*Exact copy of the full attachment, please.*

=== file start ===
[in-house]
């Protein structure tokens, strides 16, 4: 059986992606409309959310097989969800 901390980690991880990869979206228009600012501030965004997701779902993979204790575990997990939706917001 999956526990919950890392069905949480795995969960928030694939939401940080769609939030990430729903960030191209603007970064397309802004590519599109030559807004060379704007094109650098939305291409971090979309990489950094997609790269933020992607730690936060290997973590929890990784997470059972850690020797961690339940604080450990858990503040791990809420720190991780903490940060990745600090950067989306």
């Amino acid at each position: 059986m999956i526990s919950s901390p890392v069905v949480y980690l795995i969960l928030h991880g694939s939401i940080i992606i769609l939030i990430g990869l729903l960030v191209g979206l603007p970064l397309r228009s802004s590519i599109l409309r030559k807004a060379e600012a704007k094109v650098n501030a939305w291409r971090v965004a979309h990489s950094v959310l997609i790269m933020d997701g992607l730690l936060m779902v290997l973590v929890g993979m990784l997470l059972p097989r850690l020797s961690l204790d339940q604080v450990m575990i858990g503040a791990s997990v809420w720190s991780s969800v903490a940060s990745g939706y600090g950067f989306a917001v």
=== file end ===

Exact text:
[in-house]
């Protein structure tokens, strides 16, 4: 059986992606409309959310097989969800 901390980690991880990869979206228009600012501030965004997701779902993979204790575990997990939706917001 999956526990919950890392069905949480795995969960928030694939939401940080769609939030990430729903960030191209603007970064397309802004590519599109030559807004060379704007094109650098939305291409971090979309990489950094997609790269933020992607730690936060290997973590929890990784997470059972850690020797961690339940604080450990858990503040791990809420720190991780903490940060990745600090950067989306």
């Amino acid at each position: 059986m999956i526990s919950s901390p890392v069905v949480y980690l795995i969960l928030h991880g694939s939401i940080i992606i769609l939030i990430g990869l729903l960030v191209g979206l603007p970064l397309r228009s802004s590519i599109l409309r030559k807004a060379e600012a704007k094109v650098n501030a939305w291409r971090v965004a979309h990489s950094v959310l997609i790269m933020d997701g992607l730690l936060m779902v290997l973590v929890g993979m990784l997470l059972p097989r850690l020797s961690l204790d339940q604080v450990m575990i858990g503040a791990s997990v809420w720190s991780s969800v903490a940060s990745g939706y600090g950067f989306a917001v």